Chemotherapy for HCC is not commonly used. In some cases, it may be used in addition to or after radiation therapy if the cancer is higher in severity and has spread to other organs, to reduce the risk of the cancer returning. One study found that docetaxel and cisplatin were an effective form of chemotherapy in patients with HCC with lung and liver metastasis.10 

Role of follow-up care 

It is important for patients with any type of cancer, including Hurthle cell carcinoma, to engage in follow-up care. This includes going for regular checkups with a healthcare provider once treatment is over. This can consist of blood work and other tests to see if any changes in your health may have been caused due to the cancer treatment and for any signs that the cancer is returning. 

Management and lifestyle considerations 

Thyroid hormone replacement therapy 

If HCC is treated by surgery and the thyroid has been removed, the body cannot make the thyroid hormones it needs. Thyroid hormone pills such as levothyroxine will need to be taken daily to replace the hormone and maintain normal metabolism, this can also help to lower the risk of the cancer returning.11 This will also include regular checkups to monitor thyroid function.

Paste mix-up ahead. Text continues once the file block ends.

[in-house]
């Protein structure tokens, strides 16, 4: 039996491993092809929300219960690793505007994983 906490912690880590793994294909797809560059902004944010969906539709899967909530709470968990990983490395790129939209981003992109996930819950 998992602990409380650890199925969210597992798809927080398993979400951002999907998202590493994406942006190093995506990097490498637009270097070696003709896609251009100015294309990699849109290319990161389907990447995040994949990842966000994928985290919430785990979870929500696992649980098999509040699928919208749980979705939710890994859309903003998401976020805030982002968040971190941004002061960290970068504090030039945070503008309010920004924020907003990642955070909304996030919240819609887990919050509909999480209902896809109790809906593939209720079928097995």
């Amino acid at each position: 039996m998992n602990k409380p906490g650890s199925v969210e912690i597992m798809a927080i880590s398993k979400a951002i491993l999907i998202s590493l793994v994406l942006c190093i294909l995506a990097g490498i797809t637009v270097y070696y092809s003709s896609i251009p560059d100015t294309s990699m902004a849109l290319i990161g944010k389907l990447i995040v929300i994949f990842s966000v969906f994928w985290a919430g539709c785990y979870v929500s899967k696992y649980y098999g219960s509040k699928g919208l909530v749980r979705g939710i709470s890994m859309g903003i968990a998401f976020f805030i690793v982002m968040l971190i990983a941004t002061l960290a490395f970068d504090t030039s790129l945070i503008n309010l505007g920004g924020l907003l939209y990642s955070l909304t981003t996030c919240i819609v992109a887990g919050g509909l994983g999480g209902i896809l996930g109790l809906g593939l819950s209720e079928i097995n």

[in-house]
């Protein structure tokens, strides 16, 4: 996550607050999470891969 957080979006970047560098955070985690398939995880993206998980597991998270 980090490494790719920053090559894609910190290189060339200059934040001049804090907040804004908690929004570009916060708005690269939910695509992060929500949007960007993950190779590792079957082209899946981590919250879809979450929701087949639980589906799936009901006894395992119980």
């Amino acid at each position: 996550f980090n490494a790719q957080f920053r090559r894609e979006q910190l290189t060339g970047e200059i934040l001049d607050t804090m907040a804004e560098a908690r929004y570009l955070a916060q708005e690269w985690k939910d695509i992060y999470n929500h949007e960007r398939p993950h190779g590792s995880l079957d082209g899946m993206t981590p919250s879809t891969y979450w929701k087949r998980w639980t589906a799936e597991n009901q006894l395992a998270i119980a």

Nutritional and dietary considerations 

Although there is limited evidence to suggest that avoiding fatty foods will reduce the risk of cancer developing. It is important to maintain good health while being diagnosed with cancer, therefore, the diet should include fruits and vegetables, whole grains, and fish. 

Emotional and psychological support 

A diagnosis of HCC can be challenging, and patients may feel many different emotions such as being confused, anxious, and upset. Therefore, cancer patients need to find support from family and friends whom they feel comfortable enough to talk about their feelings with or to join support groups to talk with people who may understand their situation.

There is also professional psychological support available for cancer patients to receive counselling and reduce feelings of anxiousness. It may also be good to engage in activities that patients enjoy doing. 

Risk factors

Long-term iodine deficiency

Iodine is a mineral in the body that is necessary to make thyroid hormones.12 This can be from foods you eat. Some examples of iodine-rich foods are fish such as cod and tuna and sea vegetables such as seaweed.

Having an iodine deficiency can cause swelling in the neck, so it is important to have this checked so that it does not develop into cancer. 

Having another thyroid disorder